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Haydn Washington Haydn Washington

Haydn Washington

Haydn was born in Sydney in 1955, and went to school near his home at Glenaeon, the first Rudolf Steiner school in Australia.

He used to walk the bush trails in Scotts Ck and Harold Reid Reserve, and learned to listen to the land.

Colo River Colo River  (Ian Brown)
Year 11 and 12 he did at the Australian International Independent School near Macquarie Uni, and went bushwalking with fellow students.

One exploration was a 5 day trip of the Colo River in late 1973, before he started uni.

So four 18-year olds walked down the Capertee River from Glen Davis to supposedly meet up with the walk leader group walking down Wollemi Ck from Putty. Except they didn’t turn up due to rough terrain, so Haydn and friends continued on down the river to Colo Heights, walking through the largest wilderness in NSW in the wondrous Colo river gorge.

It was at dawn, while camped on the Capertee/Wollemi junction that something remarkable happened. As he wrote later in his book ‘A Sense of Wonder’:

I opened my eyes to stare into deep black eyes a few metres away. Fascinated eyes. Eyes of otherness. There was no fear, none at all. We watched in mutual astonishment at the incredibility of our ‘being’. We existed at this moment and time, and the gulf between our histories and separate evolution was gone.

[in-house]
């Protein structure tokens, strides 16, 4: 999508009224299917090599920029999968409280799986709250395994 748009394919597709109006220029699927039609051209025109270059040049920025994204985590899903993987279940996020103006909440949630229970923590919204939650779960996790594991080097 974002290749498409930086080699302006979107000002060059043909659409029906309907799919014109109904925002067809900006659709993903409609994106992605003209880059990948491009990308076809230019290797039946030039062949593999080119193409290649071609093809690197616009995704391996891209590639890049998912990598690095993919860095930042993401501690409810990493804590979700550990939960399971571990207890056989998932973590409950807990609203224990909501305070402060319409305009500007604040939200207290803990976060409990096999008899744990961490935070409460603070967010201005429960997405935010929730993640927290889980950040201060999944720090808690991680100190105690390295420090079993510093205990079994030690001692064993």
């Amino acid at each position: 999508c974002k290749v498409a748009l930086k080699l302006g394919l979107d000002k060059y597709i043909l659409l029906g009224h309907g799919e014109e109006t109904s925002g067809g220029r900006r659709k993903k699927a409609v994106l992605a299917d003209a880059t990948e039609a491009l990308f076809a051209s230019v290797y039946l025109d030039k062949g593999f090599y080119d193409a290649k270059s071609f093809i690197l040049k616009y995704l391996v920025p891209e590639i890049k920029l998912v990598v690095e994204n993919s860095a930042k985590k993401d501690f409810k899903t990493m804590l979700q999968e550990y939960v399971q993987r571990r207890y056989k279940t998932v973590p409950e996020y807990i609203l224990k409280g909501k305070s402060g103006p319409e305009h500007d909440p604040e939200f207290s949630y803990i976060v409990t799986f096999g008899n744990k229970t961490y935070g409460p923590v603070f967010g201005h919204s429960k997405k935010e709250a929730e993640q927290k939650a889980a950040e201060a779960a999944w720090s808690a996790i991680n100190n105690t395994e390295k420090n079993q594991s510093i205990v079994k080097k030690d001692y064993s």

Behind us soared steep banks of sand and vertical orange sandstone cliffs. It was just on dawn. There was no thought, nothing but the startling desire to hang on to a connection that we knew could not last - holding on to our harmony for yet another unlikely moment … Someone else in the group moved and turned over, and the Superb Lyrebird ran off up the sand slope to vanish into the bush.

The connection across different animal realms was broken - though not quite gone. He was a distant relative of dinosaurs, the largest passerine bird in the world, and the greatest mimic of them all. I was a descendant of small furry mammals like shrews, that eventually stood up and walked as primates - yet for a moment we had been one.

He realized that the Lyrebird, the world’s greatest mimic, had no human voice to speak for his home.

Haydn Washington Haydn Washington
Shortly after, he walked into the Total Environment Centre and asked: ‘What can I do?’.

Milo Dunphy replied: ‘We are starting up a Colo Committee tonight’ and so Haydn became the Secretary of the group that night.

The Colo Committee then went on to run the major campaign from 1974 to 1979 to create Wollemi NP.

At the same time as campaigning flat out, Haydn was studying ecology at Macquarie Uni. He then went on to work on a study of heavy metal pollution of Australian rivers in CSIRO, on which he did a M.Sc.

Haydn and the Colo Committee went on to start the campaign for the Gardens of Stone (indeed the term came from a Spring walk to Pt Cameron in the wildflowers among the pagodas).

Haydn also went on to work in the NSW rainforest campaign (especially Banda Banda and Washpool), on the Franklin campaign, and later the Daintree/ Wet Tropics campaign.

Poems from the Centre of the World Poems from the Centre of the World
In 1985 he left CSIRO to travel in Latin America for a year, and it was on Boxing Day in Torres Del Paine national park that ‘the Muse’ came to him and he became a poet, which he later described as the ‘single most glorious feeling in my life’.